• Programs are written in modules
    • Modules can be written and compiled independently
    • Different degrees of protection given to modules (read-only, execute-only)
    • Share modules
memory management requirements8
Memory Management Requirements
  • Physical Organization
    • Memory available for a program plus its data may be insufficient
      • Overlaying allows various modules to be assigned the same region of memory
    • Programmer does not know how much space will be available
fixed partitioning
Fixed Partitioning
  • Equal-size partitions
    • any process whose size is less than or equal to the partition size can be loaded into an available partition
    • if all partitions are full, the operating system can swap a process out of a partition
    • a program may not fit in a partition. The programmer must design the program with overlays
fixed partitioning10
Fixed Partitioning
  • Main memory use is inefficient. Any program, no matter how small, occupies an entire partition. This is called internal fragmentation.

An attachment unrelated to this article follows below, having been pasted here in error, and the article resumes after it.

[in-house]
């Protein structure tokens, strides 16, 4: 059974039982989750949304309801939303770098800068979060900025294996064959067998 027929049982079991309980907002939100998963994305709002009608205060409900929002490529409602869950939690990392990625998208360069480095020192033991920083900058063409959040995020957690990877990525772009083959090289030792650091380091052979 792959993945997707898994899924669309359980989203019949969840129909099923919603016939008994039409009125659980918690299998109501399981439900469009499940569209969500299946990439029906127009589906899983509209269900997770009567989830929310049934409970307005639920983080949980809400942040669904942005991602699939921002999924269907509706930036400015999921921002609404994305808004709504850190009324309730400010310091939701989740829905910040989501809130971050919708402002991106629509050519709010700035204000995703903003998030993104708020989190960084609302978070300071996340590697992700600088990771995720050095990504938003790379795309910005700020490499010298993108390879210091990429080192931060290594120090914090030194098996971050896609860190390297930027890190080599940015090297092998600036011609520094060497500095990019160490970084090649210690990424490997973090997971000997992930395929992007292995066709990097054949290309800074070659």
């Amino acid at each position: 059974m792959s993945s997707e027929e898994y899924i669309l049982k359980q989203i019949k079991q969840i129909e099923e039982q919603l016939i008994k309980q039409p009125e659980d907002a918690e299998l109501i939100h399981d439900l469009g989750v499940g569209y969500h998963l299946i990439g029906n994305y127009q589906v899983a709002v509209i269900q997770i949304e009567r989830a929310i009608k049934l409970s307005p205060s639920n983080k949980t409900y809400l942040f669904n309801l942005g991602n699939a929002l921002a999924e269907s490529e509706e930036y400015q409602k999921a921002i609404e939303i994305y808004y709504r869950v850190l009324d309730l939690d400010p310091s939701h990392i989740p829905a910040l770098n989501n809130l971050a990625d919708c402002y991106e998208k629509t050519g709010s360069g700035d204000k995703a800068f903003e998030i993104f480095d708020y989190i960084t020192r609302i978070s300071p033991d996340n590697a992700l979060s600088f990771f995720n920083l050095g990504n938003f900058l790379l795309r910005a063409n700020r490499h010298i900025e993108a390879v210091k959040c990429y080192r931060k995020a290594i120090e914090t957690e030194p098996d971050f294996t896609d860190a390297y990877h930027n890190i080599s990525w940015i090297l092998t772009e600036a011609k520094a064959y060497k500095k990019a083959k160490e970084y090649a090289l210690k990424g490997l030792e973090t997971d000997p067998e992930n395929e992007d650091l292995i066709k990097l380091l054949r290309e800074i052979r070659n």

placement algorithm with partitions
Placement Algorithm with Partitions
  • Equal-size partitions
    • because all partitions are of equal size, it does not matter which partition is used
  • Unequal-size partitions
    • can assign each process to the smallest partition within which it will fit
    • queue for each partition
    • processes are assigned in such a way as to minimize wasted memory within a partition
dynamic partitioning
Dynamic Partitioning
  • Partitions are of variable length and number
  • Process is allocated exactly as much memory as required
  • Eventually get holes in the memory. This is called external fragmentation